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11 May 2006
A new Ministry of Agriculture and Forestry (MAF) report into the status of
the country's pipfruit growers shows that their outlook for 2006 is for
further losses, though smaller than those experienced in 2005.
The 2006 Pipfruit Monitoring report, which features interviews with growers
and related businesses, finds that the outlook for 2006 is for a slightly more
optimistic season than the 2005 season, which saw export returns at
historically low levels.
"This relative improvement in outlook over last year can be attributed
to a more favourable exchange rate, a smaller national crop to export, and
better co-ordination from orchard to market," says the report's
author, MAF Senior Policy Analyst Nick Dalgety.
Mr Dalgety says growers and industry representatives both expect export
returns and profitability in 2006 to improve slightly on 2005.
Growers, however, are generally more optimistic than industry
representatives. Hawkes Bay growers forecast a breakeven situation, while
Nelson growers expect a small loss in 2006.
"In contrast, industry representatives in both regions believe that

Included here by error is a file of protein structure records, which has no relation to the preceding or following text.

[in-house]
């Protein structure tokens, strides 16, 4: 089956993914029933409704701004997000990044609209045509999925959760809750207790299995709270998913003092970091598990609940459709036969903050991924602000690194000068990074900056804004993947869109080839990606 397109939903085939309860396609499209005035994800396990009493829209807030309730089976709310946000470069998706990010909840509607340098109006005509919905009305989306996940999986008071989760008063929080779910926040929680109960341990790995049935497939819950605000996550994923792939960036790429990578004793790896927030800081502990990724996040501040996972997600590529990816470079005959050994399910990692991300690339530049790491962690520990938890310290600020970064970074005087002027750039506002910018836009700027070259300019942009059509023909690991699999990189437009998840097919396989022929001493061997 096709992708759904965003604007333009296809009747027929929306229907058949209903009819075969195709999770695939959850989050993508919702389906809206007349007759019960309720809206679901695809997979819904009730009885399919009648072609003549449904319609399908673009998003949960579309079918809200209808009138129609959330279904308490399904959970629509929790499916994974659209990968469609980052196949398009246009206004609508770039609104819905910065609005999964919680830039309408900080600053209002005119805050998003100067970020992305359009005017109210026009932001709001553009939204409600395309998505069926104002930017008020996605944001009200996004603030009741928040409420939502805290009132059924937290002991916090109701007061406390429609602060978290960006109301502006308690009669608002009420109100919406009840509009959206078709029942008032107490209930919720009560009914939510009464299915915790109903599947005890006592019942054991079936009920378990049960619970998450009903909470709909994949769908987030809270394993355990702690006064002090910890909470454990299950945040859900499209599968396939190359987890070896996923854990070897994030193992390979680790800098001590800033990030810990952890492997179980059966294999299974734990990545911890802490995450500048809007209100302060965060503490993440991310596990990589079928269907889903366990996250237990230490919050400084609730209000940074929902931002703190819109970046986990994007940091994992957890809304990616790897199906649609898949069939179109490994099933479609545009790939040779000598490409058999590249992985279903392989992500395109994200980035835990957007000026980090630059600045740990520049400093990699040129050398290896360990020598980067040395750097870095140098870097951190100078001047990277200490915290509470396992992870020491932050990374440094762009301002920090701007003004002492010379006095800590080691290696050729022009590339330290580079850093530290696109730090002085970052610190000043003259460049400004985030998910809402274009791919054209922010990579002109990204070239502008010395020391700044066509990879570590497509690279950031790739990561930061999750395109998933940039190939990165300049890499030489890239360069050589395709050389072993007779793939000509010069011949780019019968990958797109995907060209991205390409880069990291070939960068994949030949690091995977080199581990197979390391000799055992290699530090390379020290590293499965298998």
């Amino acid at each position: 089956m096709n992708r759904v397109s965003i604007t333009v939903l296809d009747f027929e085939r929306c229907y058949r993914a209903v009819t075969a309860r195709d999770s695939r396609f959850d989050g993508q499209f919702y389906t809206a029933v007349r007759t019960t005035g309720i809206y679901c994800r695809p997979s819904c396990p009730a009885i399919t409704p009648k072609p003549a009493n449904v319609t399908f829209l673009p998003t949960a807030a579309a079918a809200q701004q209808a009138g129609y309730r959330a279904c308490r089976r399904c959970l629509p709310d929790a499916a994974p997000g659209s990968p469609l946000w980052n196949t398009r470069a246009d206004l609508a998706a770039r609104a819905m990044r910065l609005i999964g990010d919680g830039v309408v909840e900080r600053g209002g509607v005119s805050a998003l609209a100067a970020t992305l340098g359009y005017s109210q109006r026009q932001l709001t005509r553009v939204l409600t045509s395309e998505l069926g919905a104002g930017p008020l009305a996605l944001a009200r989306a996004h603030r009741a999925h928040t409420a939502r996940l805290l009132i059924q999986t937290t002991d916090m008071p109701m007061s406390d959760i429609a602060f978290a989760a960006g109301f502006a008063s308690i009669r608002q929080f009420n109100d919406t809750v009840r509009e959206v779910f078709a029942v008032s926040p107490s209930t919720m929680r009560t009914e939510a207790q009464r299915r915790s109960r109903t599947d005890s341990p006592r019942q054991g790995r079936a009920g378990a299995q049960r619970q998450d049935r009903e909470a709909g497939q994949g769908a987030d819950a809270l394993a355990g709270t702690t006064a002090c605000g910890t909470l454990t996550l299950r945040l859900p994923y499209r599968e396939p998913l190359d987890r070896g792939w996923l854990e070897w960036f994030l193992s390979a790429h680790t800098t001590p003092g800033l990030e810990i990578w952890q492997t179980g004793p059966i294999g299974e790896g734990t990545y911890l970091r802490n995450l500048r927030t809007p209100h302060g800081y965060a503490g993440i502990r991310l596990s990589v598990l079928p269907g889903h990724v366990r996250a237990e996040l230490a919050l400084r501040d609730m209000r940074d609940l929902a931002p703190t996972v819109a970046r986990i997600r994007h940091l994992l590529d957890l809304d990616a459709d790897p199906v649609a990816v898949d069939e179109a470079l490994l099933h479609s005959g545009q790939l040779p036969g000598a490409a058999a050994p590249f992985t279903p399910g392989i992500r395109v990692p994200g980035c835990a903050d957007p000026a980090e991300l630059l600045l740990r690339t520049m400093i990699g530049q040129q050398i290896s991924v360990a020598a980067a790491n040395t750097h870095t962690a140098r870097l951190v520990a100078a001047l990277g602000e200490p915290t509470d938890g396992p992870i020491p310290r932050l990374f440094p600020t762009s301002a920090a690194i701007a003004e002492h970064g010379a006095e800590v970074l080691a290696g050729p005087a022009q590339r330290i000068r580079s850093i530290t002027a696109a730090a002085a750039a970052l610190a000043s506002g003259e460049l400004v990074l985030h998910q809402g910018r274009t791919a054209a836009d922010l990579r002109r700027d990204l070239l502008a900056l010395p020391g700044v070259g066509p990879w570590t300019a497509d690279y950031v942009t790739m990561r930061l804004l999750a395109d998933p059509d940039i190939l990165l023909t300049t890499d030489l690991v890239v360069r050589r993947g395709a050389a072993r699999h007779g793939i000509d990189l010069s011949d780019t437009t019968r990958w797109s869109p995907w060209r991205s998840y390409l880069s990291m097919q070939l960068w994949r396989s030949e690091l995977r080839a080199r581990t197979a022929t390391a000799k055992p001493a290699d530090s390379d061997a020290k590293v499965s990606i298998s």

market conditions for 2006 have not improved sufficiently to justify this
forecast, and that there will continue to be losses, although less than those
experienced in 2005," says Nick Dalgety.
Mr Dalgety says that the exchange rate has depreciated about 10 percent
against the Euro since the time growers were surveyed in January. If this
rate is maintained grower returns this season should improve on those predicted
in the report.
The 2005 season, says Nelson-based Mr Dalgety, was a harsh year for those in
the industry and followed a year of losses in 2004.
"A number of growers quit the industry, and more can be expected to
follow if returns are poor again in 2006.
Export returns in 2005 were particularly low for our main apple varieties,
Braeburn and Royal Gala. Prices fell 35 percent and 12 percent
respectively. As these two varieties make up 77 percent of the national
pipfruit crop, the low returns have seriously challenged the financial
viability of the entire New Zealand pipfruit industry.
Factors contributing to the low returns of 2005 were:
As well as industry intelligence, the monitoring report is based on model
orchards designed to best typify average growing operations in the
Hawkes Bay and Nelson regions.
Mr Dalgety says the Hawkes Bay and Nelson models experienced losses
of $8,000 and $12,000 per hectare respectively in the 2005 season. These
losses, following significant losses in 2004, forced many growers to increase
their debt levels, eroding their equity positions.
The report shows the national planted area has fallen 13 percent since 2005,
reducing the volume of fruit available for export in 2006. New plantings
particularly in the Hawkes Bay and Nelson regions have to some extent
offset these tree removals.
For further information, please contact:
Nick Dalgety, Senior Policy Analyst, Tel: 0274 500 131
Lesley Patston, Senior Communications Adviser, Tel: 04 8190163 or 027
Web link to report: